grahambob684 years ago
I believe you can rinse your hair with an infusion of privet leaves and get a similar result.
wocket4 years ago
this is a great instructable if you'd like to risk losing your hair. A classmate at uni tried it a couple of years ago and her hair fell out as a result. the strands that didn't fall out where really weak. So just a warning - remember that lemonjuice is an acid and hair does not react well to it.
SiderAnne (author)  wocket4 years ago
I tried to give as many warnings as I could in my tutorial, but everyone's hair chemistry is different and it can cause different results.
Can you explain what you mean by "streaky"? "Streaky" brinks to mind messy and skunky. Do you mean regular neat blond streaks? Also, can you get neat streaks doing this? Does the lemon juice not run over the wet hair haphazardly? Good tut, and will definitely experiment with this!
SiderAnne (author)  theblinddonkey4 years ago
I meant the fine lines of lightened hair that occurs naturally with sun exposure, as opposed to the uniform color one would get with box dye.
I wouldn't say blond streaks unless your hair is at least as light as mine in the tut.
This process is repetitive, and extremely subtle in coloring. Neat streaks might be possible if you were VERY meticulous and measured where you applied lemon juice every time.
Brushing the lemon juice through hair helps distribute it more evenly through the shaft.
eight4 years ago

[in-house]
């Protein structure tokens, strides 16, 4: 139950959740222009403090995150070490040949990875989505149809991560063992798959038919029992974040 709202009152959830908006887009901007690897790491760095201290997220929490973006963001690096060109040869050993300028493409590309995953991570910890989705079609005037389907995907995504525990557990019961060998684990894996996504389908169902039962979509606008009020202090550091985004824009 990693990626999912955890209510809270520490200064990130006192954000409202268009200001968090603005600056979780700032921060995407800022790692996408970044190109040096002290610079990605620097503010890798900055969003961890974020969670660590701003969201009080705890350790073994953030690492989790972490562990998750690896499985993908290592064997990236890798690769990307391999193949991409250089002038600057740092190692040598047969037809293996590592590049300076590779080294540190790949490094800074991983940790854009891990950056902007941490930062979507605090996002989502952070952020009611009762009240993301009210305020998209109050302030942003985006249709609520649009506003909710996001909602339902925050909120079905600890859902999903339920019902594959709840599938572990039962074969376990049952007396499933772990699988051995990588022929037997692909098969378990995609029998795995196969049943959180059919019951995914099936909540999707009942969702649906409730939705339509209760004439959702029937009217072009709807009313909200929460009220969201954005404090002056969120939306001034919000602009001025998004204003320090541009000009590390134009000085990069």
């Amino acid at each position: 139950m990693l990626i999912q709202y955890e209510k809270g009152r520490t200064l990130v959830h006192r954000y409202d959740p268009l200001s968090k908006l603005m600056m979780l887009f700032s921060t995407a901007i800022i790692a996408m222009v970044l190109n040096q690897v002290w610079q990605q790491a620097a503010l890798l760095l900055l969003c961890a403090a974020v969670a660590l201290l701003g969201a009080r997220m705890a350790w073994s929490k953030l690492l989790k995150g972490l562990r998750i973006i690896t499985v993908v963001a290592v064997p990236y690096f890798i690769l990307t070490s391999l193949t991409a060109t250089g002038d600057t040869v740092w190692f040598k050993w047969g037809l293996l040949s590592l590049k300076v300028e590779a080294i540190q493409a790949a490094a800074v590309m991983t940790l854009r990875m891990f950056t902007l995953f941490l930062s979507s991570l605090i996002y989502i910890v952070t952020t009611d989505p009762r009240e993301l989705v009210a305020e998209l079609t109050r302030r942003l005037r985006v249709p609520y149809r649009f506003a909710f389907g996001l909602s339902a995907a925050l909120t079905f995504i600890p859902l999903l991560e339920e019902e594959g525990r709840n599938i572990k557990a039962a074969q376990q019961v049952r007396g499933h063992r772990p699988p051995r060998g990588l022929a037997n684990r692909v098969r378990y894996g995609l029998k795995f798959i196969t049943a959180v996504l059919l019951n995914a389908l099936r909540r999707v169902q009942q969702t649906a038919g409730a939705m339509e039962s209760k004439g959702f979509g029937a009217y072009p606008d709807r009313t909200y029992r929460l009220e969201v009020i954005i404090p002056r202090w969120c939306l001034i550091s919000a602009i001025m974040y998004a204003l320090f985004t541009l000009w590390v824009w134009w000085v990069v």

Just a little warning... Lemon Juice attracts bees. I found that out the hard way 25 years ago. You've been warned. Nice instrucable, by the way. Ta for sharing it !
felipenavas4 years ago
(removed by author or community request)
I suppose if you're close to the Equator and prance around unprotected, it is STUPID
I did this all the time as a teenager and so did most of my friends. No problems ever. Why do you write "st*pid" instead of "stupid" - do you think you will be censored? I'm just curious.
Thank you for the idea. I never thought of it. And all natural too!
squishoso4 years ago
First, nice instructable! (And you are cute too!) Second, There`s an important warning about lemon juice and sun! I once accidentaly got some lemon juice on my hands before going out on sunlight. It actualy bleached my skin, making some brown spots appear! They disappeared after some weeks, but its still awfull! Take care not to let lemon juice drip from your hair to your skin while on the sun!
Shut Up Now4 years ago
I have black hair, so if i tried suppose tried to add a subtle streak into my hair, will it even be noticeable afterward? Btw I live in Arizona, so lots of sun isn't a problem. Oh, and cool instructable.
SiderAnne (author)  Shut Up Now4 years ago
It would probably take many applications, depending on how light you wanted the streak. This is a gradual process, since it just amplifies how the sun naturally lightens your hair. Most people with black hair tend to have it go red, not blond. I hope that answers your question.